Raider X compound fast-attack helicopter 60% complete
By Dan Parsons | October 13, 2021
Estimated reading time 6 minutes, 1 seconds.
Sikorsky’s Raider X prototype, the company’s pitch for the U.S. Army Future Attack Recon Aircraft (FARA), is more than 60 percent complete.
The announcement places both FARA entrants well over the half-built mark on the way to a competitive flyoff near the end of 2022. Army aviation officials are pleased with the speed at which industry has refined the designs for the aircraft that will assume the armed scout role vacated when the OH-58D Kiowa Warrior was retired.
“The FARA prototypes are well over 60 percent built and that’s a little over a two-year flash-to-bang from the first appropriated dollar,” Brig. Gen. Walter Rugen, head of Future Vertical Lift at Army Futures Command, said Oct. 12 at the Association of the U.S. Army’s annual conference in Washington, D.C. “I would challenge anyone to go find a program that has gone that fast.”
Sikorsky’s sole competition for FARA is Bell, which had completed about half of its 360 Invictus prototype in August. The rotorcraft configurations competing to meet the Army’s requirements of speed — 180 knots cruise — range and agility, could hardly be more different.
Invictus is a tandem-cockpit conventional helicopter with a single main rotor and open tail rotor, a redesign away from a shrouded tail that occurred mid-stream but which Bell says will not hamper its ability to complete the aircraft within a year.
Based on Sikorsky’s X2 technology, Raider X is a compound-coaxial helicopter with counter-spinning rigid rotors and an aft variable-pitch pusher prop that provides both acceleration and deceleration. It features a side-by-side cockpit and a weapons bay with stowable launch platforms aft of the cockpit that can be reconfigured to carry troops.
Article Continues Below
Sikorsky has not released a photo of the Raider X under construction and had previously declined to confirm how far along the aircraft was. Rugen dropped the news during an Army aviation press conference, after which Sikorsky released a statement confirming Raider X had reached the 60 percent mark.
Raider X is 20 percent larger than the still-flying S-97 Raider, from which it is directly descended. Where the S-97 has a 34-foot (10.4-meter) main rotor diameter and is built around a GE YT706 engine, the X version will have a 39-foot (11.9-meter) main rotor diameter and be built to accept the General Electric T901 engine the Army has prescribed for FARA. Raider X increases the weight of the aircraft from about 12,000 pounds to 14,000 pounds (5,445 to 6,350 kilograms).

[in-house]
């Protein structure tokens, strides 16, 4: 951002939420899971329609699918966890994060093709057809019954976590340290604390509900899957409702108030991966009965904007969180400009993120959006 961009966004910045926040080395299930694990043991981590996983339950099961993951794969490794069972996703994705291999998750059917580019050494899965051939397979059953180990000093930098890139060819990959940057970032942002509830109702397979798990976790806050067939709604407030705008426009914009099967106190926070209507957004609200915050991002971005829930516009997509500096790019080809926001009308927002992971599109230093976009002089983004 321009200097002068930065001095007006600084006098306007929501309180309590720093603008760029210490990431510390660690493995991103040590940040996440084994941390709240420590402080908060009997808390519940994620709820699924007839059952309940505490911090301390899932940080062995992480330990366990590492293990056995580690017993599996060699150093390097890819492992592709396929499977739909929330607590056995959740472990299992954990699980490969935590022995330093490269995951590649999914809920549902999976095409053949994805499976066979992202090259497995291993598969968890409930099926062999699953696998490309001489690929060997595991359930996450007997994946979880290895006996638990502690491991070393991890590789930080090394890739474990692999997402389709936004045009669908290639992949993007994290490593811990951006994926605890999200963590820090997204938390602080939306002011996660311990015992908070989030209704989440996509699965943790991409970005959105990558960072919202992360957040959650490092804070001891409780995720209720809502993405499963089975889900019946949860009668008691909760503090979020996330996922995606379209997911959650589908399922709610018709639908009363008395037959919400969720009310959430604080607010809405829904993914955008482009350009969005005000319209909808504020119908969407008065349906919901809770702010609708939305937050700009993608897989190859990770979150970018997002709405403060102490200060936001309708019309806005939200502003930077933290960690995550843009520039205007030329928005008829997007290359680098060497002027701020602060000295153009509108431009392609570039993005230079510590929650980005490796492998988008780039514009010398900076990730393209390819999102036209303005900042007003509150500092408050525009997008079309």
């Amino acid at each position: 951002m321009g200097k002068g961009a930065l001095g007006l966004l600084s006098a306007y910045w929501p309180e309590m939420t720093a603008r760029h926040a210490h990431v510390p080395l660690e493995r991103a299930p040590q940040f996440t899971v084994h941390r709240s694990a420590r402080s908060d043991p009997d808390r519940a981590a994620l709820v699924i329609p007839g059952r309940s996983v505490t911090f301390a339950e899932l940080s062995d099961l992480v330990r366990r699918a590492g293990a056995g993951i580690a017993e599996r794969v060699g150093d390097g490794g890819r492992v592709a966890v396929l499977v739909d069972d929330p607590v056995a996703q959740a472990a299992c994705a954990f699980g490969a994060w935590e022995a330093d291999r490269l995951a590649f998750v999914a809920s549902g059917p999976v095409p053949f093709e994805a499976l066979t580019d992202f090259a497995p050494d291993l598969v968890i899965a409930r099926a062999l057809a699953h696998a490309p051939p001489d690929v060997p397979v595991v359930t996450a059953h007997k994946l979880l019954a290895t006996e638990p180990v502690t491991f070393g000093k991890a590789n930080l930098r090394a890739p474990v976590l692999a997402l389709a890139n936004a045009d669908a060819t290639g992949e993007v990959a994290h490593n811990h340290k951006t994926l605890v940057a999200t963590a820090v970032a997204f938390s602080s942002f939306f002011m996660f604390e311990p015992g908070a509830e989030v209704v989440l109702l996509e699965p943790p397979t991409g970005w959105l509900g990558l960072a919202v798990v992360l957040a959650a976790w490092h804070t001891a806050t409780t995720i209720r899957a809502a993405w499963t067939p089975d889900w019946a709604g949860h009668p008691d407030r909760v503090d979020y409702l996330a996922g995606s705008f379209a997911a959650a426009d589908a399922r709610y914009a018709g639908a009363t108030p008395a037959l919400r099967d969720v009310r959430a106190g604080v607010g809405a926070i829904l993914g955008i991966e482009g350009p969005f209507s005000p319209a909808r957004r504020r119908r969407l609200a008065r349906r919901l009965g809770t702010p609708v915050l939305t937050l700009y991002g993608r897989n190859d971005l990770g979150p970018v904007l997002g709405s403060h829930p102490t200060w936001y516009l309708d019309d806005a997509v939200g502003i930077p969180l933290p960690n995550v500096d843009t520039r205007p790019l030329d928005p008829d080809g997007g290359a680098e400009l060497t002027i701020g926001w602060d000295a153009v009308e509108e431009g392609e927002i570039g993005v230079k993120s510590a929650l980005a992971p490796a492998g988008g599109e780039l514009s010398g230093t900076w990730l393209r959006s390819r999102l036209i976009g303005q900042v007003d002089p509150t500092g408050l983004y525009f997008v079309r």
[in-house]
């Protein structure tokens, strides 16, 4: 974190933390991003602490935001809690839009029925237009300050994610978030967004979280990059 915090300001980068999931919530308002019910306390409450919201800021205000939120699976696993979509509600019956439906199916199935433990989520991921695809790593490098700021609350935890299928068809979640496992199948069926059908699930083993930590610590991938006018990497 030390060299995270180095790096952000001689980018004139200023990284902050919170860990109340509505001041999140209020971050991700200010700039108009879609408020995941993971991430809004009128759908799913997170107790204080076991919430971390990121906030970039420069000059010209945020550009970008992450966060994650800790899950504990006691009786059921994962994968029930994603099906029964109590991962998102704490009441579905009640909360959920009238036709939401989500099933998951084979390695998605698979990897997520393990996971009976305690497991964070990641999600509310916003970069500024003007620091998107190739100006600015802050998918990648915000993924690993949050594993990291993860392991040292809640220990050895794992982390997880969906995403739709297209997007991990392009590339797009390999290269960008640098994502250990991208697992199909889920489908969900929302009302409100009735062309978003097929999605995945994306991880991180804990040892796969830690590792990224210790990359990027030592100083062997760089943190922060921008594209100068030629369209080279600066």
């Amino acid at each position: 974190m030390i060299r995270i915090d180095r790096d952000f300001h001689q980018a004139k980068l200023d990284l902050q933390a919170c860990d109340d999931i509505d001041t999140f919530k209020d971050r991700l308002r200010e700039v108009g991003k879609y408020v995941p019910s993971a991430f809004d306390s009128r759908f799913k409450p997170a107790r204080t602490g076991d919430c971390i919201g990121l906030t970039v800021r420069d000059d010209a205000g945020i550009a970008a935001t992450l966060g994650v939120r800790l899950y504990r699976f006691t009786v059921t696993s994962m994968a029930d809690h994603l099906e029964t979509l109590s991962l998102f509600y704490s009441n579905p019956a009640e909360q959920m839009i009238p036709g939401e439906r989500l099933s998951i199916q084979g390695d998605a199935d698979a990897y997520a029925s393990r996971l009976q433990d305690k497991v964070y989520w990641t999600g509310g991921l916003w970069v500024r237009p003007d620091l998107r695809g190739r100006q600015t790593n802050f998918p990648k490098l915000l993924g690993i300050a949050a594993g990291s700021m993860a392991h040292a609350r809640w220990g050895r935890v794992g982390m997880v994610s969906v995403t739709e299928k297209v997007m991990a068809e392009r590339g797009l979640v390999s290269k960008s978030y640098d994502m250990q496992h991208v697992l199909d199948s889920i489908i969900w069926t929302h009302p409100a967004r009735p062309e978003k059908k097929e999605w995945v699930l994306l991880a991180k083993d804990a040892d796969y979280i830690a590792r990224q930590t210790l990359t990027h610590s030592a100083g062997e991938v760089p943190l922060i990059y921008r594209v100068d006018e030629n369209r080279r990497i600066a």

In the six years since its first flight, the S-97 has racked up more than 100 hours of flight time on 88 flights with another 137 hours of ground runs. Every envelope-expansion flight test is first performed in the Systems Integration Lab, a ground-based test asset with cockpit and avionics components identical to the aircraft. The rotor system and drivetrain has been tested through another 365 hours on the transmission systems test bed, according to Sikorsky.
Raider has already flown 207 knots in level flight and 215 in a shallow dive. The larger, more powerful Raider X should be able to fly faster than that. Sikorsky rolled the data collected from Raider into the design of Raider X.
“Our team is working hand-in-hand with the Army, and we continue to make great progress,” said Jay Macklin, Sikorsky’s Future Vertical Lift business development director. “We are leveraging a very robust – and ongoing – FARA flight test program with our S-97 Raider tech demonstrator, and production on Raider X is over 60 percent complete. It’s the success of flight test program that has allowed our team to optimize and mature our Raider X design.”
In a similar vein, the Sikorsky-Boeing team are rolling flight test data from the SB>1 Defiant — Raider’s much larger cousin — into the design of Defiant X, their pitch for the Army’s Future Long Range Assault Aircraft (FLRAA), which should eventually replace the UH-60 Black Hawk.